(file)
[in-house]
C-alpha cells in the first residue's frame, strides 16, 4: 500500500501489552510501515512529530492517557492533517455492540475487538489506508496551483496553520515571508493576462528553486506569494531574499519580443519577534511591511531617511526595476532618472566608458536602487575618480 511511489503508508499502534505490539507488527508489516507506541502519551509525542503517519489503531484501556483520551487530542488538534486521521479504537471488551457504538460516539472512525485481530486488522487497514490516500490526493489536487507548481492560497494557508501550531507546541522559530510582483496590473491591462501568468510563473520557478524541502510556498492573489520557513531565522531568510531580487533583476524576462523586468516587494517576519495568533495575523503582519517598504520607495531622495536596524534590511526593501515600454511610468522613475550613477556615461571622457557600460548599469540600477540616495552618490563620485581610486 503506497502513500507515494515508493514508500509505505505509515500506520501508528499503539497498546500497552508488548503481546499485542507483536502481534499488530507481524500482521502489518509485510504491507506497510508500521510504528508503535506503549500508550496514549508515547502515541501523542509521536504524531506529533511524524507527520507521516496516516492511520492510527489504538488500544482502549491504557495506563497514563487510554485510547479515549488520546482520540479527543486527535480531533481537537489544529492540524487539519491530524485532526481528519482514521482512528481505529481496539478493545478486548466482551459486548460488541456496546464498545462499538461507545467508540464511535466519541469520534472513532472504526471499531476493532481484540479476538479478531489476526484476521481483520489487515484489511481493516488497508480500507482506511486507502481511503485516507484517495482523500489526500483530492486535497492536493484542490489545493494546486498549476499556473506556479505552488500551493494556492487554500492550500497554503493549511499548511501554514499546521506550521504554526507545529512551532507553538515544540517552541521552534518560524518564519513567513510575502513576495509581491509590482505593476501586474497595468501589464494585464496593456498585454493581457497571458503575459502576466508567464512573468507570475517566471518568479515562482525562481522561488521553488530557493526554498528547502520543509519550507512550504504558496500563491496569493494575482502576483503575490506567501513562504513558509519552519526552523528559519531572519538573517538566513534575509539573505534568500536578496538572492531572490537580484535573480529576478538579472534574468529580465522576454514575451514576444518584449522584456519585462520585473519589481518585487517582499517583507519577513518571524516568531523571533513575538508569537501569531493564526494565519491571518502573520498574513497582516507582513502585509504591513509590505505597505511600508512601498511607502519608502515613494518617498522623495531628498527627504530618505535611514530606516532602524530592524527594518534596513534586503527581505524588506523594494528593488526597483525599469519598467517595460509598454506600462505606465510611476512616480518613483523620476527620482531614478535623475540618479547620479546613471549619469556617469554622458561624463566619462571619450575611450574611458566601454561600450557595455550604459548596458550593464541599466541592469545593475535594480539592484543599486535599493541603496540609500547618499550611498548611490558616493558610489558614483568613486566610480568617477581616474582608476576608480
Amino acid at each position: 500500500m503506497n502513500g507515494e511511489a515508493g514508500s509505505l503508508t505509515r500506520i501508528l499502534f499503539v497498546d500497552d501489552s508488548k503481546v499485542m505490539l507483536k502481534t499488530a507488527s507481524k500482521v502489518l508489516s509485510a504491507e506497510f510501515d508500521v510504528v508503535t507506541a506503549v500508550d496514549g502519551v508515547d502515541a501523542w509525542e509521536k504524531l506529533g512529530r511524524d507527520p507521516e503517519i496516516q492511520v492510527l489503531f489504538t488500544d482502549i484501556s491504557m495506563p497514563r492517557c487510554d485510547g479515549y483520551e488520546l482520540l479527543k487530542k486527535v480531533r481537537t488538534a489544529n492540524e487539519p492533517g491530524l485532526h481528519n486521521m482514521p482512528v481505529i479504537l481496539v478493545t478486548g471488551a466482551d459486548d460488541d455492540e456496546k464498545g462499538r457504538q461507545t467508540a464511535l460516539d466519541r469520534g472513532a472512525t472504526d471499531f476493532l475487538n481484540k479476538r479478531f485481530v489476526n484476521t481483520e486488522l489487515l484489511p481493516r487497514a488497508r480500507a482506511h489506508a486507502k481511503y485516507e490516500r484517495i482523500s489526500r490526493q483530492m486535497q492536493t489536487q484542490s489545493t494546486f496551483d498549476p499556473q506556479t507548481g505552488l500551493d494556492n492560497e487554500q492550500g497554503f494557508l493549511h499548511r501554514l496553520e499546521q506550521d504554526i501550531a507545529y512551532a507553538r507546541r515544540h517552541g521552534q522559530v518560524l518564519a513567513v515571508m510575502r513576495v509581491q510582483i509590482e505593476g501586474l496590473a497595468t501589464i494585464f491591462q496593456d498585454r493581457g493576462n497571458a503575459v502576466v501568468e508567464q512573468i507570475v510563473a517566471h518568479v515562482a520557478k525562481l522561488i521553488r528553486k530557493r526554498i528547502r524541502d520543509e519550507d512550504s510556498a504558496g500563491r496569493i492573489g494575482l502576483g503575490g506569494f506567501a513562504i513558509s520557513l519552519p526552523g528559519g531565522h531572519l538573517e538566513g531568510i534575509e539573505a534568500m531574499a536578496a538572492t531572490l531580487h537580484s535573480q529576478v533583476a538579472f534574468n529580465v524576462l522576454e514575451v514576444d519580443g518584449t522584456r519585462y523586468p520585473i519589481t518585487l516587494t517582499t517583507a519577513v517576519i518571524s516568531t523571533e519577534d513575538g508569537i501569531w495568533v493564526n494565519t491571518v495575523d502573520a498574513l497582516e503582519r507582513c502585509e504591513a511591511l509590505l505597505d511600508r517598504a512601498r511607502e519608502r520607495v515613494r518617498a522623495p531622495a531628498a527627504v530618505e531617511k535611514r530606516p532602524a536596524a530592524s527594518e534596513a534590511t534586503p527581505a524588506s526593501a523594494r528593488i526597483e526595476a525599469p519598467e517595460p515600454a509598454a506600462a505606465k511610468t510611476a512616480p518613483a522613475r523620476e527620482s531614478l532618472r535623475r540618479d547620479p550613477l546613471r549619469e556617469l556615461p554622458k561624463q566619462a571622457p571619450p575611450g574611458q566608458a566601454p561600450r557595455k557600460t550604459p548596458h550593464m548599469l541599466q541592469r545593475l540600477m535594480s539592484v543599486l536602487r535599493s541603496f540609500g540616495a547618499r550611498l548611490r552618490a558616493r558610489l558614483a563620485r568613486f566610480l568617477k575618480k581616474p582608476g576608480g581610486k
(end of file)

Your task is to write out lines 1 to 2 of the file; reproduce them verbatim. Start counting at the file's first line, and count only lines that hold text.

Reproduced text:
[in-house]
C-alpha cells in the first residue's frame, strides 16, 4: 500500500501489552510501515512529530492517557492533517455492540475487538489506508496551483496553520515571508493576462528553486506569494531574499519580443519577534511591511531617511526595476532618472566608458536602487575618480 511511489503508508499502534505490539507488527508489516507506541502519551509525542503517519489503531484501556483520551487530542488538534486521521479504537471488551457504538460516539472512525485481530486488522487497514490516500490526493489536487507548481492560497494557508501550531507546541522559530510582483496590473491591462501568468510563473520557478524541502510556498492573489520557513531565522531568510531580487533583476524576462523586468516587494517576519495568533495575523503582519517598504520607495531622495536596524534590511526593501515600454511610468522613475550613477556615461571622457557600460548599469540600477540616495552618490563620485581610486 503506497502513500507515494515508493514508500509505505505509515500506520501508528499503539497498546500497552508488548503481546499485542507483536502481534499488530507481524500482521502489518509485510504491507506497510508500521510504528508503535506503549500508550496514549508515547502515541501523542509521536504524531506529533511524524507527520507521516496516516492511520492510527489504538488500544482502549491504557495506563497514563487510554485510547479515549488520546482520540479527543486527535480531533481537537489544529492540524487539519491530524485532526481528519482514521482512528481505529481496539478493545478486548466482551459486548460488541456496546464498545462499538461507545467508540464511535466519541469520534472513532472504526471499531476493532481484540479476538479478531489476526484476521481483520489487515484489511481493516488497508480500507482506511486507502481511503485516507484517495482523500489526500483530492486535497492536493484542490489545493494546486498549476499556473506556479505552488500551493494556492487554500492550500497554503493549511499548511501554514499546521506550521504554526507545529512551532507553538515544540517552541521552534518560524518564519513567513510575502513576495509581491509590482505593476501586474497595468501589464494585464496593456498585454493581457497571458503575459502576466508567464512573468507570475517566471518568479515562482525562481522561488521553488530557493526554498528547502520543509519550507512550504504558496500563491496569493494575482502576483503575490506567501513562504513558509519552519526552523528559519531572519538573517538566513534575509539573505534568500536578496538572492531572490537580484535573480529576478538579472534574468529580465522576454514575451514576444518584449522584456519585462520585473519589481518585487517582499517583507519577513518571524516568531523571533513575538508569537501569531493564526494565519491571518502573520498574513497582516507582513502585509504591513509590505505597505511600508512601498511607502519608502515613494518617498522623495531628498527627504530618505535611514530606516532602524530592524527594518534596513534586503527581505524588506523594494528593488526597483525599469519598467517595460509598454506600462505606465510611476512616480518613483523620476527620482531614478535623475540618479547620479546613471549619469556617469554622458561624463566619462571619450575611450574611458566601454561600450557595455550604459548596458550593464541599466541592469545593475535594480539592484543599486535599493541603496540609500547618499550611498548611490558616493558610489558614483568613486566610480568617477581616474582608476576608480